Although growth has slowed from previous years, revenues have expanded over three-fold from $18bn in 2000.
In its Global Organic Food & Drink Market report, Organic Monitor finds that global sales increased by just 4.7% in 2009, compared to previous years of double-digit expansion. The European market was the most affected by the financial crisis. Major food retailers rationalised their organic product ranges as consumer purchasing power declined.
The UK organic products market contracted last year, while the German market stagnated. In contrast, the market in some countries (including Sweden and France) showed resilience, reporting growth rates in excess of 15%.
The North American market for organic food and drink continues to show healthy growth. It has overtaken the European market this year to become the largest in the world. Although the US has shown a large rise in organic farmland, organic food supply continues to fall short of demand. Organic products are imported from various regions. Latin America has become a major source of organic fruits, vegetables, meats, seeds, nuts and ingredients.
The market for organic products in other regions is also showing healthy growth, especially in Asia and Latin America. Growing consumer awareness of organic agriculture and increasing distribution are the major drivers of market growth in these regions. Organic foods are becoming widely available in large food retailers, with some launching private labels.
Organic Monitor projects global organic food and drink sales to expand at higher growth rates from 2011 onwards. Consumer expenditure is rising as the world economy comes out of recession. With food inflation looming again, prices of organic products are envisaged to increase. In anticipation, leading organic food companies are locking in supply of organic ingredients, some by investing in ethical sourcing projects in developing countries.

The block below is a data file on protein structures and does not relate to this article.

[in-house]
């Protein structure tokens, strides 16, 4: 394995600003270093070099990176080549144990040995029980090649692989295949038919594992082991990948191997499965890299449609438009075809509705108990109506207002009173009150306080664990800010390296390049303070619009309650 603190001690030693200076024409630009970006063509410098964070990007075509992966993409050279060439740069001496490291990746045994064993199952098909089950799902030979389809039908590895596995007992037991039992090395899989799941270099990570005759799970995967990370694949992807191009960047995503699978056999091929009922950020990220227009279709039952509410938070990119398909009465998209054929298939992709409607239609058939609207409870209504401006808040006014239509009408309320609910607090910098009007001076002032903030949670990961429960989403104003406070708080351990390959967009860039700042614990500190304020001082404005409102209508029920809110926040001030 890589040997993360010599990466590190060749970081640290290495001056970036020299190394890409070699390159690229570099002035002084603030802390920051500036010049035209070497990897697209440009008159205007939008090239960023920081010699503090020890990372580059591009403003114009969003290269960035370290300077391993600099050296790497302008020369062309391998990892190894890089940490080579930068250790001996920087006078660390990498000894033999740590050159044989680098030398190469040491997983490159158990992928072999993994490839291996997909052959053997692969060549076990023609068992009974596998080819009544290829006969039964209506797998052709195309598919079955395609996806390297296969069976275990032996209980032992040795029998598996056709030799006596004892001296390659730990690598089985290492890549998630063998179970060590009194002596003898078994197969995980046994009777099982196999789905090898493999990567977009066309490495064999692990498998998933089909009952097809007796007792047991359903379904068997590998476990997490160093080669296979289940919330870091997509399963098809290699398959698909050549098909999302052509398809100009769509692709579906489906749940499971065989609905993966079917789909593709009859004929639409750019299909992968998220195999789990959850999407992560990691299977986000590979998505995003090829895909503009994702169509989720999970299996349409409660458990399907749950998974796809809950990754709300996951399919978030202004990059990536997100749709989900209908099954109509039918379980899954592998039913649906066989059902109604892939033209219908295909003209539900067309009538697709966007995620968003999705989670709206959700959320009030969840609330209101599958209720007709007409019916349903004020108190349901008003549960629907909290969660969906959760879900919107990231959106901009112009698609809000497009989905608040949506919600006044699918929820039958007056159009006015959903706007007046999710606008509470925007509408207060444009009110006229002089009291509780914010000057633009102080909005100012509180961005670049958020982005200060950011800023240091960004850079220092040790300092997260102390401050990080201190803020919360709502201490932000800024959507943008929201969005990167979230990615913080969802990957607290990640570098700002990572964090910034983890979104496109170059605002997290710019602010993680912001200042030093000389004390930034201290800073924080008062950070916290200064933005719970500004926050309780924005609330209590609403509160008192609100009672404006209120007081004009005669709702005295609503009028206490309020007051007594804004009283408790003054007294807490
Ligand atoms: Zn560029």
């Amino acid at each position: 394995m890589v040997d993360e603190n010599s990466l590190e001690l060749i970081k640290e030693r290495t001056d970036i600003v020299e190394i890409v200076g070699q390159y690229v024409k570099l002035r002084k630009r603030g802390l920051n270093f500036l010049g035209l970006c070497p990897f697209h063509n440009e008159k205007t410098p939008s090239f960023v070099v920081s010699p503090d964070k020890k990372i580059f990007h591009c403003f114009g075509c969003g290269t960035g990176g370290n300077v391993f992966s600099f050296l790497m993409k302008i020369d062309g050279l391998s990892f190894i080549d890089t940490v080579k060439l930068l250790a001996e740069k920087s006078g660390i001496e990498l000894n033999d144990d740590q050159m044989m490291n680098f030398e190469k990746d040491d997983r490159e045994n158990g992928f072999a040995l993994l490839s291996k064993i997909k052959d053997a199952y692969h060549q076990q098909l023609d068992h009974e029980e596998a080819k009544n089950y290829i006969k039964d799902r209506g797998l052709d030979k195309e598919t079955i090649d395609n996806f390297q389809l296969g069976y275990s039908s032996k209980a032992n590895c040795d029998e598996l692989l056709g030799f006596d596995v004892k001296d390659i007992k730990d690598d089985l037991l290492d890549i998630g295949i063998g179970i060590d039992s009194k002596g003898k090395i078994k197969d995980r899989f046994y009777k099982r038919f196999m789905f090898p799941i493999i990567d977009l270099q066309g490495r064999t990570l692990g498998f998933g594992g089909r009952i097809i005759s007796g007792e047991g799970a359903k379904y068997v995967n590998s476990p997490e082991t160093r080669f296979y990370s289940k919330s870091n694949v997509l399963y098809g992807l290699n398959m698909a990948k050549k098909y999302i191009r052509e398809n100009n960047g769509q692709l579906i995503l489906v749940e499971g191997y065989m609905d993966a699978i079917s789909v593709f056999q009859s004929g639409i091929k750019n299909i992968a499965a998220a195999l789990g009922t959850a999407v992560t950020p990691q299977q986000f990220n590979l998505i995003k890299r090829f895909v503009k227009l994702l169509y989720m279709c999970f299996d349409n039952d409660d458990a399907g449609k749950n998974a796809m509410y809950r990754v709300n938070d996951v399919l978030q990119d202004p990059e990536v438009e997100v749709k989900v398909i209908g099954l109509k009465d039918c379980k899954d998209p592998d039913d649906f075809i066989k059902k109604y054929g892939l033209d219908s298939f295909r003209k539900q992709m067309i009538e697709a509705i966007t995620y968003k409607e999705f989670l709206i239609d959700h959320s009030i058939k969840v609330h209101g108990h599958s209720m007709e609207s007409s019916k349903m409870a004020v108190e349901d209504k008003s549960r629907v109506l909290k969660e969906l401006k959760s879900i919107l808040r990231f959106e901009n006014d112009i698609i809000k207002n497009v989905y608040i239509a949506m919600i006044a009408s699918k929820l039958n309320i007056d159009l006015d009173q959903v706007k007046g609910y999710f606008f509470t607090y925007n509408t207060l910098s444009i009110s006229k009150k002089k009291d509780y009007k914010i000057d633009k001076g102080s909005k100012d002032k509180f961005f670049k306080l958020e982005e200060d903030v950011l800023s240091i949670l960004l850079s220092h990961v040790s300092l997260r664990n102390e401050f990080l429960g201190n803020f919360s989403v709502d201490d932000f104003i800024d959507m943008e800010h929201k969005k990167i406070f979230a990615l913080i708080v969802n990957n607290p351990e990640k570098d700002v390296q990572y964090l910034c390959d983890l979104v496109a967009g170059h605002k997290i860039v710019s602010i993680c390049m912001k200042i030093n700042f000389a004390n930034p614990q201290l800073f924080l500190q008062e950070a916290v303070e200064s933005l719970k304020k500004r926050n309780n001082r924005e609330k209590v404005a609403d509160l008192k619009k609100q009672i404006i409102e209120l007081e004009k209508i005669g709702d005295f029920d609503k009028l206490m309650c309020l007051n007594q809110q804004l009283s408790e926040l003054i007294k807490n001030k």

The report finds the price premium remains a major barrier to wider adoption rates. High prices of organic products restrict demand to affluent consumers. A major challenge is to overcome the expensive perception of organic products. Even though some organic products have price differential of just 15%, the premium perception of organic foods is dampening consumer demand.
Future growth projections are given for the organic food industry. Organic farming is practised on 35m hectares in 154 countries. Organic Monitor expects most increases in organic farmland to occur in developing countries, whereas demand is expected to remain concentrated in affluent countries. Although the sales share of Asia, Australasia and Latin America is rising, the bulk of revenues remain from Europe and North America.
Organic standards are becoming an impediment to global trade of organic products. The number of organic standards is proliferating, however there’s a lack of harmonisation between leading standards. Consequently, organic food producers have to adopt multiple standards to develop an international presence.
Organic Monitor also sees growing convergence between organic and other eco-labels. Growing consumer demand for ethical and ecological products is leading food companies to consider various eco-labels. Leading certification agencies are responding by integrating sustainability values into their organic standards. Thus, a growing number of organic products are certified organic and fair trade.
This development is most evident for commodities, such as coffee, cocoa, tea and sugar.
Source: Organic Monitor
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